With millions of people out of work and hoping to receive COVID-19 stimulus checks, the BPD and FBI are warning community members to be leery and wary of scammers seeking personal information either through email or phone calls as a precondition for any federal aid. To be clear, the US government is not sending emails or making phone calls asking for any individual’s personal information in exchange for federal aid. Sadly, while the large majority of law-abiding citizens are looking for ways to help, scammers are looking for ways to use the COVID-19 pandemic to steal your money, your personal information, or both. Don’t let them. Protect yourself and do your research before clicking on links purporting to provide information on the virus; donating to a charity online or through social media; contributing to a crowdfunding campaign; purchasing products online; or giving up your personal information in order to receive money or other benefits.
In addition to the above, the FBI advises you to be on the lookout for the following:
• Fake CDC Emails:
Watch out for emails claiming to be from the Centers for Disease Control and Prevention (CDC) or other organizations claiming to offer information on the virus. Do not click links or open attachments you do not recognize. Fraudsters can use links in emails to deliver malware to your computer to steal personal information or to lock your computer and demand payment. Be wary of websites and apps claiming to track COVID-19 cases worldwide. Criminals are using malicious websites to infect and lock devices until payment is received.
• Phishing Emails:
Look out for phishing emails asking you to verify your personal information in order to receive an economic stimulus check from the government. While talk of economic stimulus checks has been in the news cycle, government agencies are not sending unsolicited emails seeking your private information in order to send you money. Phishing emails may also claim to be related to:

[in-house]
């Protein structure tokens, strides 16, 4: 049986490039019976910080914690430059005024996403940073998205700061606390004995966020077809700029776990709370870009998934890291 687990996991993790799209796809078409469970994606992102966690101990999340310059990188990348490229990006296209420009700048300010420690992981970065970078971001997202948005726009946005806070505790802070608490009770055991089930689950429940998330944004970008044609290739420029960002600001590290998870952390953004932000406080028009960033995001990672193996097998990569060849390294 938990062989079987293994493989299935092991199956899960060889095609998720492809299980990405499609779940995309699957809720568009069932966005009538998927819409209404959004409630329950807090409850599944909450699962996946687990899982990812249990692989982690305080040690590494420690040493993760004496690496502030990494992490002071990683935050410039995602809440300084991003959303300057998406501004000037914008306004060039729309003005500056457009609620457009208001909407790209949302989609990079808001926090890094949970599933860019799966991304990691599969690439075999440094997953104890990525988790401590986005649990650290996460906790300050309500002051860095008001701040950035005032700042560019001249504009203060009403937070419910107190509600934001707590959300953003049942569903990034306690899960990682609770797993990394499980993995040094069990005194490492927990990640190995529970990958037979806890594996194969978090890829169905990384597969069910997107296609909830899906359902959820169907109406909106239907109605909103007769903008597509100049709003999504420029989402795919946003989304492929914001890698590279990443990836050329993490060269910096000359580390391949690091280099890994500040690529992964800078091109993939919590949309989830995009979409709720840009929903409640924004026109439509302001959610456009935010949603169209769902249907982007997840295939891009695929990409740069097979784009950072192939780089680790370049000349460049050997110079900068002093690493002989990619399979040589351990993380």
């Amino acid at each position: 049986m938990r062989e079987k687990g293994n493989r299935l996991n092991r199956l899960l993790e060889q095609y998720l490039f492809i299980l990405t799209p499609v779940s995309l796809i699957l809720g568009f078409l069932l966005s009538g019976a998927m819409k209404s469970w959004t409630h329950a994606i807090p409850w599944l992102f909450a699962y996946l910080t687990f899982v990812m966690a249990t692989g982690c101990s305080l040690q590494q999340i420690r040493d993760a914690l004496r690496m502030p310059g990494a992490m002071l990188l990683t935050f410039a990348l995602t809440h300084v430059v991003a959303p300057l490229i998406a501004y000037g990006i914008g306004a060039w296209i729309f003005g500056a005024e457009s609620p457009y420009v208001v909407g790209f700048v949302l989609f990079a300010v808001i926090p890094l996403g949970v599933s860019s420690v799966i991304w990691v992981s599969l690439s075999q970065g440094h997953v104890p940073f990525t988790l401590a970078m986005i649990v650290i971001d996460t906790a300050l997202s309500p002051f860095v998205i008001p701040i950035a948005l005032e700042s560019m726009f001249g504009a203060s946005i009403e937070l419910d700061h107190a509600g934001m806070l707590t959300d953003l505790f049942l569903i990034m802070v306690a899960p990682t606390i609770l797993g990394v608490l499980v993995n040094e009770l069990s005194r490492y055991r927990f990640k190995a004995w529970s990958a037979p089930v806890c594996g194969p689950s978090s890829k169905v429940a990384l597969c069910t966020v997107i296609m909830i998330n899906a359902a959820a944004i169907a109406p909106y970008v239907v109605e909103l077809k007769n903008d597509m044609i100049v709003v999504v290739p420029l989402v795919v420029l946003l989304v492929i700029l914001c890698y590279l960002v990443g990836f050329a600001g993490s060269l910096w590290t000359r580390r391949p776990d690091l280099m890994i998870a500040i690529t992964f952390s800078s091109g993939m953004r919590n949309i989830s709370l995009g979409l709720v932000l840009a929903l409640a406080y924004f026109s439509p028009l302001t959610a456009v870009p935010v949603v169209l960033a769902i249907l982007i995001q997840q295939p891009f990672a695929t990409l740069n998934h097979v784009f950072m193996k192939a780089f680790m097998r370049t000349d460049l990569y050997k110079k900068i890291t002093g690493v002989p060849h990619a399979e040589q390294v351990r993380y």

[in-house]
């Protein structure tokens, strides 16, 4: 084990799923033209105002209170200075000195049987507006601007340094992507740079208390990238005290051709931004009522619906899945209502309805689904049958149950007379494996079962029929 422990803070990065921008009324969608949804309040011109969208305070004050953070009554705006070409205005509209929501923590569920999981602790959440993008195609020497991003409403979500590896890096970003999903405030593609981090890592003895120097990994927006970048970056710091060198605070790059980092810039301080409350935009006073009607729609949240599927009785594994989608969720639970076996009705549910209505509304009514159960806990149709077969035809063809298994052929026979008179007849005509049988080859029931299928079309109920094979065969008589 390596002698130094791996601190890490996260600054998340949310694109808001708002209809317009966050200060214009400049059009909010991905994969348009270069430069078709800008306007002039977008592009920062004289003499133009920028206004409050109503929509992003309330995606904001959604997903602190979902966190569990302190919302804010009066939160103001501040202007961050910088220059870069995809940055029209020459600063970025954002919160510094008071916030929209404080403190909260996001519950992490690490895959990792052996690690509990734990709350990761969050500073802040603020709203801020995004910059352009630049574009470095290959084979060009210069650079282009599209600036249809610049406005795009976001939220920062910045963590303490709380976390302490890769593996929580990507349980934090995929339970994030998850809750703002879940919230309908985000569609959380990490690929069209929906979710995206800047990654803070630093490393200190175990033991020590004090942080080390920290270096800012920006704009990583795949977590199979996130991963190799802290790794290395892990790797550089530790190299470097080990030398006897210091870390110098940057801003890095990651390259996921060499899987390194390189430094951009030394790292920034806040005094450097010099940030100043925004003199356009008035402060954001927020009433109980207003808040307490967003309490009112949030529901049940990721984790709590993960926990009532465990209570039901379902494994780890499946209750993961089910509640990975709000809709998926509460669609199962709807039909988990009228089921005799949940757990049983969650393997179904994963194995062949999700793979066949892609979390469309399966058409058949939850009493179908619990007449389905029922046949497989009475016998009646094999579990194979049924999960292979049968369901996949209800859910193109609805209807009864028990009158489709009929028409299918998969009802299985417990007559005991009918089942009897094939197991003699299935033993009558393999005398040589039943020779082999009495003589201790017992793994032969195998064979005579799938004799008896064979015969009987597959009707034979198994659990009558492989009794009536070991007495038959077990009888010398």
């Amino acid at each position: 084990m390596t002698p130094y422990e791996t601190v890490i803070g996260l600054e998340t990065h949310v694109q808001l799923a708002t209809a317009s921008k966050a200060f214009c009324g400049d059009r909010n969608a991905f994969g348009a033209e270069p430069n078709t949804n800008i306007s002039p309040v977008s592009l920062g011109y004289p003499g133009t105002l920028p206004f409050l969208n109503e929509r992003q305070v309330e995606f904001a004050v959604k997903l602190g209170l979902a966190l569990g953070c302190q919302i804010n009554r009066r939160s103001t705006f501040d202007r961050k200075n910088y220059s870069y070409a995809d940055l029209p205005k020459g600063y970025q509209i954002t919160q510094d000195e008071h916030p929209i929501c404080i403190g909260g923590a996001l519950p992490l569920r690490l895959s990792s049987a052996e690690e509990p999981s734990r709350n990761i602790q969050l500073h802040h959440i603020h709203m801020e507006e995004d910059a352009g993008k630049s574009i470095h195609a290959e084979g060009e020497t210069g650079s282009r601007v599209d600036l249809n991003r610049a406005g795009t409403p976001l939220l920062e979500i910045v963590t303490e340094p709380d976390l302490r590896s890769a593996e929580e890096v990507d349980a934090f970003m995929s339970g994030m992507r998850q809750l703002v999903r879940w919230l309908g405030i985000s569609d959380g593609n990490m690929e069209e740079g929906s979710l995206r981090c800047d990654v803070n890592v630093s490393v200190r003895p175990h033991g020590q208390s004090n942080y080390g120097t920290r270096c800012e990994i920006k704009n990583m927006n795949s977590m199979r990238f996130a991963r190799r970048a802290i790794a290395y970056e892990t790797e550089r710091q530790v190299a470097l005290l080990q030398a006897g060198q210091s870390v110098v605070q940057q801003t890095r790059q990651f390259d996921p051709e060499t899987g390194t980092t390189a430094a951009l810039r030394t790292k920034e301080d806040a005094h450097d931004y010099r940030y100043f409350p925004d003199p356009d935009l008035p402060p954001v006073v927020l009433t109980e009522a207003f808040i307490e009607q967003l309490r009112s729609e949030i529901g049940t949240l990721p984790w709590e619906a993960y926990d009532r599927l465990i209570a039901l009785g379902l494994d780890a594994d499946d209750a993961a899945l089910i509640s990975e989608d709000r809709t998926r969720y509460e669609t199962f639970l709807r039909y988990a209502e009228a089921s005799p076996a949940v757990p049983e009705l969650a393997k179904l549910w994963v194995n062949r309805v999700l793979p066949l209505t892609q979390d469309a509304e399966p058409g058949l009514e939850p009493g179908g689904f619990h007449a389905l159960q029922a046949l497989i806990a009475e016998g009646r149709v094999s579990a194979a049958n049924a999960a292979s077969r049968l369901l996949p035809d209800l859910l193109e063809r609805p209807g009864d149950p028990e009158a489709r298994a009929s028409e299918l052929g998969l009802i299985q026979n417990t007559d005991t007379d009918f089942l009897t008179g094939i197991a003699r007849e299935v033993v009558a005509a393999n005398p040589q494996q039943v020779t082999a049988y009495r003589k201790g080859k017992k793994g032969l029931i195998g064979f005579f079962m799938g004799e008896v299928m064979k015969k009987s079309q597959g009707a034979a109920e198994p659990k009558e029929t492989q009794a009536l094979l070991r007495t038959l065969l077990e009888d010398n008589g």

*General financial relief
*Airline carrier refunds
*Fake cures and vaccines
*Fake testing kits
• Counterfeit Treatments or Equipment:
Be cautious of anyone selling products that claim to prevent, treat, diagnose, or cure COVID-19. Be alert to counterfeit products such as sanitizing products and Personal Protective Equipment (PPE), including N95 respirator masks, goggles, full face shields, protective gowns, and gloves.
More info on unapproved or counterfeit PPE can be found at www.cdc.gov/niosh.
In addition to filing a report with the Boston Police Department, victims are also encouraged to report suspicious activity through the FBI’s Internet Crime Complaint Center at HYPERLINK “https://www.ic3.gov” www.ic3.gov. Lastly, if someone knocks on your door or rings your bell claiming a need to enter your home or see personal information, do not allow them entry and call 9-1-1 immediately.